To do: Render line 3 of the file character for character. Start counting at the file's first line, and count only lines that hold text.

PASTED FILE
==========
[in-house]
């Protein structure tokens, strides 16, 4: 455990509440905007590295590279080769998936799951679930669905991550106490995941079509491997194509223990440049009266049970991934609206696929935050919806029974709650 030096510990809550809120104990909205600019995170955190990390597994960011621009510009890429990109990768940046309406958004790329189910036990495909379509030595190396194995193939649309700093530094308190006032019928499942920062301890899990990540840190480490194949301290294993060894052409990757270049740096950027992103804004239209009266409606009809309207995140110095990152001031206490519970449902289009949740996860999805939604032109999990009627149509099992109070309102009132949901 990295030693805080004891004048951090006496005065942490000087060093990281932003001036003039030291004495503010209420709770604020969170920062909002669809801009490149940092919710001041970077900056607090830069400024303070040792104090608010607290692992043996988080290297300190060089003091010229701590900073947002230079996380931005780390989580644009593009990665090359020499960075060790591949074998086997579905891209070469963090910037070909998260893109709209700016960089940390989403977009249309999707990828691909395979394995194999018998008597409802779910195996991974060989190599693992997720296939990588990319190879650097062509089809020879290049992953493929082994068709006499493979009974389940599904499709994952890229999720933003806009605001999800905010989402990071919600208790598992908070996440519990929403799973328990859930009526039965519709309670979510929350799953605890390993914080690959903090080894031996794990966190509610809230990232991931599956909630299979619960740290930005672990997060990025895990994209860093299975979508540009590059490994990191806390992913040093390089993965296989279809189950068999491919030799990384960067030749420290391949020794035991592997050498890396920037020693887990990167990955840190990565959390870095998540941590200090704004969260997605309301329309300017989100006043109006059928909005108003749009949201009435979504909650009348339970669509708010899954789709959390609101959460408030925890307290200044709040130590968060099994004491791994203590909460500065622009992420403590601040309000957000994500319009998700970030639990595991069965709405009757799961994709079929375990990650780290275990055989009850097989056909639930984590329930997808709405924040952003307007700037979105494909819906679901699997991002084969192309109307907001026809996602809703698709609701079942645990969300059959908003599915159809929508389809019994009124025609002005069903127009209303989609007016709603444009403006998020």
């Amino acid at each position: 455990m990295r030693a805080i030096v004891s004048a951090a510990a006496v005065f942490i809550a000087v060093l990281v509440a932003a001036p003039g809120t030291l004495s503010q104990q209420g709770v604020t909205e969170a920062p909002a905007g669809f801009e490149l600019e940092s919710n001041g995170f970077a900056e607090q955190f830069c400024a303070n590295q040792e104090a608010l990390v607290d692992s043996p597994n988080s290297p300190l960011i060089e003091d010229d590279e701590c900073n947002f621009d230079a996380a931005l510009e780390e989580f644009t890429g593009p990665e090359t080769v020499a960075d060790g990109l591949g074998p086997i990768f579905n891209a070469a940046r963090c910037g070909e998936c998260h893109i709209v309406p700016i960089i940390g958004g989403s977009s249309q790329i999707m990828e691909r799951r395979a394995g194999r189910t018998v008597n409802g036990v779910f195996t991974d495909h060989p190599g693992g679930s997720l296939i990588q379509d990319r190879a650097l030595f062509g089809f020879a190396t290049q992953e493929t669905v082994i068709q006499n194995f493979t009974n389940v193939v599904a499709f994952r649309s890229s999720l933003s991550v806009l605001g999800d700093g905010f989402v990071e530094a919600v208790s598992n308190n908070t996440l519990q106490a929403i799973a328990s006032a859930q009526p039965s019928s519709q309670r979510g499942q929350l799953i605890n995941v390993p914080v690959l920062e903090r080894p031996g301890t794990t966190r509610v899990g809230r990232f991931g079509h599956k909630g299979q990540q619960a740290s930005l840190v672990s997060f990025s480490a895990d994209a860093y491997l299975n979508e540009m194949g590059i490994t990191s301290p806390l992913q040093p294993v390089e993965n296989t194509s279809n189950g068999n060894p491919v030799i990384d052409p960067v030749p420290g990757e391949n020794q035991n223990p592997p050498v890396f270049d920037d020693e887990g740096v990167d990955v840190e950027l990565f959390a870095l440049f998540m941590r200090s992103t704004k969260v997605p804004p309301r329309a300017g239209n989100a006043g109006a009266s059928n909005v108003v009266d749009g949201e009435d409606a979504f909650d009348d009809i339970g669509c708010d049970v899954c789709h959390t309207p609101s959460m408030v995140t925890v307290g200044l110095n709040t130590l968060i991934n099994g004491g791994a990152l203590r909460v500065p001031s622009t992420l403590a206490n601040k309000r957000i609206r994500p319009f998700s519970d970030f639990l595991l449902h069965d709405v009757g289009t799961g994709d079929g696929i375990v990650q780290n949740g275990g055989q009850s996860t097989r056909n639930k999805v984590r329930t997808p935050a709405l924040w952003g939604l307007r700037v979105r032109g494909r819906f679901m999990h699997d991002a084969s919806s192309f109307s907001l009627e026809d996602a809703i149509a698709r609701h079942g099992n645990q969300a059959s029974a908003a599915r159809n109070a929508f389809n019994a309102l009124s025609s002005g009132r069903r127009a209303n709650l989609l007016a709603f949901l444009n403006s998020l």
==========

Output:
């Amino acid at each position: 455990m990295r030693a805080i030096v004891s004048a951090a510990a006496v005065f942490i809550a000087v060093l990281v509440a932003a001036p003039g809120t030291l004495s503010q104990q209420g709770v604020t909205e969170a920062p909002a905007g669809f801009e490149l600019e940092s919710n001041g995170f970077a900056e607090q955190f830069c400024a303070n590295q040792e104090a608010l990390v607290d692992s043996p597994n988080s290297p300190l960011i060089e003091d010229d590279e701590c900073n947002f621009d230079a996380a931005l510009e780390e989580f644009t890429g593009p990665e090359t080769v020499a960075d060790g990109l591949g074998p086997i990768f579905n891209a070469a940046r963090c910037g070909e998936c998260h893109i709209v309406p700016i960089i940390g958004g989403s977009s249309q790329i999707m990828e691909r799951r395979a394995g194999r189910t018998v008597n409802g036990v779910f195996t991974d495909h060989p190599g693992g679930s997720l296939i990588q379509d990319r190879a650097l030595f062509g089809f020879a190396t290049q992953e493929t669905v082994i068709q006499n194995f493979t009974n389940v193939v599904a499709f994952r649309s890229s999720l933003s991550v806009l605001g999800d700093g905010f989402v990071e530094a919600v208790s598992n308190n908070t996440l519990q106490a929403i799973a328990s006032a859930q009526p039965s019928s519709q309670r979510g499942q929350l799953i605890n995941v390993p914080v690959l920062e903090r080894p031996g301890t794990t966190r509610v899990g809230r990232f991931g079509h599956k909630g299979q990540q619960a740290s930005l840190v672990s997060f990025s480490a895990d994209a860093y491997l299975n979508e540009m194949g590059i490994t990191s301290p806390l992913q040093p294993v390089e993965n296989t194509s279809n189950g068999n060894p491919v030799i990384d052409p960067v030749p420290g990757e391949n020794q035991n223990p592997p050498v890396f270049d920037d020693e887990g740096v990167d990955v840190e950027l990565f959390a870095l440049f998540m941590r200090s992103t704004k969260v997605p804004p309301r329309a300017g239209n989100a006043g109006a009266s059928n909005v108003v009266d749009g949201e009435d409606a979504f909650d009348d009809i339970g669509c708010d049970v899954c789709h959390t309207p609101s959460m408030v995140t925890v307290g200044l110095n709040t130590l968060i991934n099994g004491g791994a990152l203590r909460v500065p001031s622009t992420l403590a206490n601040k309000r957000i609206r994500p319009f998700s519970d970030f639990l595991l449902h069965d709405v009757g289009t799961g994709d079929g696929i375990v990650q780290n949740g275990g055989q009850s996860t097989r056909n639930k999805v984590r329930t997808p935050a709405l924040w952003g939604l307007r700037v979105r032109g494909r819906f679901m999990h699997d991002a084969s919806s192309f109307s907001l009627e026809d996602a809703i149509a698709r609701h079942g099992n645990q969300a059959s029974a908003a599915r159809n109070a929508f389809n019994a309102l009124s025609s002005g009132r069903r127009a209303n709650l989609l007016a709603f949901l444009n403006s998020l």